Top Five Accessible State Parks in Florida
Since the Florida state park system was created in 1935, there are now 175 state parks across the state, as well as nine state trails that sprawl nearly 800,000 acres. While this means there are a lot of great outdoor recreation opportunities for the general population, this does not necessarily equate to the same amount of facilities for Floridians with disabilities.
There are however many state parks that are known for being the best in regards to accessibility. From fully-accessible campsites that have bathrooms with roll-in showers to the state parks with miles of paved trails, 25 state parks are worth a visit. Read on to discover the five best Florida state parks for people with disabilities.
5) Lake Louisa State Park
People who enjoy camping will love Lake Louise State Park located in Clermont, Florida, which is near Orlando and spans 4500 acres. People who use wheelchairs report that their campsites are large, flat, have raised grills, as well as accessible picnic tables. The campsites here also offer paving around the water and electrical hookups, as well as close fully accessible bathrooms and showers. While this park isn’t near the ocean, it has three lakes and 7 miles of paved trails which offer a variety of recreational opportunities.
4) Fort Clinch State Park
If you enjoy history, you'll certainly enjoy Fort Clint State Park. Located in Fernandina Beach near the Florida/Georgia border, this state park is 1400 acres and the fort was used during the Civil War. Accessible boardwalks are near the beach and they offer all-terrain wheelchairs. They also offer two fully accessible campsites, as well as a fully accessible bathroom. Parts of the fort are not accessible, but the lower level of the fort can be reached by a wheelchair.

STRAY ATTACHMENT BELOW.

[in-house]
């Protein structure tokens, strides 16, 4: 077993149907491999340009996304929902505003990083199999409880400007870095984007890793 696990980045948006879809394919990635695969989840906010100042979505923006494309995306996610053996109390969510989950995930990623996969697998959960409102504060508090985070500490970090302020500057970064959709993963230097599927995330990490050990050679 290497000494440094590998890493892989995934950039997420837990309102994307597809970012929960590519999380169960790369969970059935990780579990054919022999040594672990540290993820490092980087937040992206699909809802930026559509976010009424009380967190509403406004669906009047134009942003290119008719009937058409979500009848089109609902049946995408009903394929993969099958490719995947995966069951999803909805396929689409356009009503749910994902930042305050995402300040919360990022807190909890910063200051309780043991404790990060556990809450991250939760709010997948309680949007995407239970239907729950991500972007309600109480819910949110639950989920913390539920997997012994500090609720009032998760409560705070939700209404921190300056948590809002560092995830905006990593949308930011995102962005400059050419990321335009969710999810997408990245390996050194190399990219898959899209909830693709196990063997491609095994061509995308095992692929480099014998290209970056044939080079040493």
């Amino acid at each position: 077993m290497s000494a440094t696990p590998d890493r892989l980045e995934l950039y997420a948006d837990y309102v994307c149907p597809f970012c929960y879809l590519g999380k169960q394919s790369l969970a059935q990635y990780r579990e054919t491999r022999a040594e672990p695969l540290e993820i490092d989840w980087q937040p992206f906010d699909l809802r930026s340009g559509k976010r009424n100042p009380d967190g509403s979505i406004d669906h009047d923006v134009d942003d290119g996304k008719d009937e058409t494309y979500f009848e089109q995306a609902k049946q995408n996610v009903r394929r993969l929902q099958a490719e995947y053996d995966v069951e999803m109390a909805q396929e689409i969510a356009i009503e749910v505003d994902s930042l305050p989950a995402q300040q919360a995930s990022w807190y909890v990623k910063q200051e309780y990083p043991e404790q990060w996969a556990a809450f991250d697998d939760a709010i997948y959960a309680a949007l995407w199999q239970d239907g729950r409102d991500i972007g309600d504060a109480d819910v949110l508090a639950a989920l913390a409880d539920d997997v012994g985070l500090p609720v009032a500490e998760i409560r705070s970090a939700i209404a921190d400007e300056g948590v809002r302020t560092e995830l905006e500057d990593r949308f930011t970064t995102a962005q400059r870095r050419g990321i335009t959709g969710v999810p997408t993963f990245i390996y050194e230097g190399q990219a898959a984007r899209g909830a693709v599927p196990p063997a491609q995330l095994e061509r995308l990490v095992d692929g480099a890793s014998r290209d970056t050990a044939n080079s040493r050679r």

Learn more: https://www.floridastateparks.org/fortclinch
3) Tarkiln Bayou Preserve State Park
If you're interested in seeing the bayou up close and personal, the Tarkiln Bayou Preserve State Park located in Pensacola is a great park experience if you're looking for accessible trails. The preserve located here empties into Perdido Bay, which makes it a stunningly beautiful state park to hike. Fortunately, they offer an accessible trail with an elevated boardwalk that meanders through a prairie, cypress trees, and titi forests. There's also an observation area at the end of the trail where you can get a beautiful view of the bayou and hang out for as long as you desire.
2) Ochlockonee River State Park
If you love to fish, you will love Ochlockonee River, State Park. This state park is located in Sopchoppy, which is located in the panhandle east of Panama City. The state park is known for its fantastic fishing opportunities, brackish waters and canoe, and kayaking. This state park offers an accessible fishing area, accessible campsites, an accessible dock, an accessible kayak and canoe launch, a beach wheelchair and accessible outdoor shower.
1) St. George Island State Park
This 1962 acre barrier island state park is located in St. George Island, which is an island off the pan-handle. A serene state park known for its sparse crowds and natural beaches, St. George Island State Park offers several impressive accessibility features. They offer three beach wheelchairs, two power beach chairs, and a floating beach chair. Mats on the beaches are also available. As for camping, there are six accessible sites, as well as elevated trails.
Amazing accessibility can be found at several other state parks. If you want to cool off in natural spring-fed water, De Leon Springs State Park offers both a lift chair and beach chairs to access the springs. Wekiwa Springs State Parks offers a swimming area fed by spring-water that has a lift chair as well.
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